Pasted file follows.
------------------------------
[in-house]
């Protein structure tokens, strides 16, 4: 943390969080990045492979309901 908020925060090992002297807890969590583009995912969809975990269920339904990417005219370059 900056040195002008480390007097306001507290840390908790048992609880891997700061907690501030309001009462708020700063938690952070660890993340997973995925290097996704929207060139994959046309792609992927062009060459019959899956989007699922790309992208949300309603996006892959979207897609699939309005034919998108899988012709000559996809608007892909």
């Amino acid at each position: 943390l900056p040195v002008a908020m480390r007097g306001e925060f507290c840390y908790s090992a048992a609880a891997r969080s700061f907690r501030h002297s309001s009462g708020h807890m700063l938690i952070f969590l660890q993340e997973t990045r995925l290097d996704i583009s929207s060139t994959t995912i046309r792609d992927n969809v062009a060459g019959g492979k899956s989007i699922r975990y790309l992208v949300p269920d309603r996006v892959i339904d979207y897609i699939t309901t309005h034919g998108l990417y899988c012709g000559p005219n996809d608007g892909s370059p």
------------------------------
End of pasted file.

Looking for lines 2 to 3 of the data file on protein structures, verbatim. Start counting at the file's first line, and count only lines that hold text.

């Protein structure tokens, strides 16, 4: 943390969080990045492979309901 908020925060090992002297807890969590583009995912969809975990269920339904990417005219370059 900056040195002008480390007097306001507290840390908790048992609880891997700061907690501030309001009462708020700063938690952070660890993340997973995925290097996704929207060139994959046309792609992927062009060459019959899956989007699922790309992208949300309603996006892959979207897609699939309005034919998108899988012709000559996809608007892909």
């Amino acid at each position: 943390l900056p040195v002008a908020m480390r007097g306001e925060f507290c840390y908790s090992a048992a609880a891997r969080s700061f907690r501030h002297s309001s009462g708020h807890m700063l938690i952070f969590l660890q993340e997973t990045r995925l290097d996704i583009s929207s060139t994959t995912i046309r792609d992927n969809v062009a060459g019959g492979k899956s989007i699922r975990y790309l992208v949300p269920d309603r996006v892959i339904d979207y897609i699939t309901t309005h034919g998108l990417y899988c012709g000559p005219n996809d608007g892909s370059p």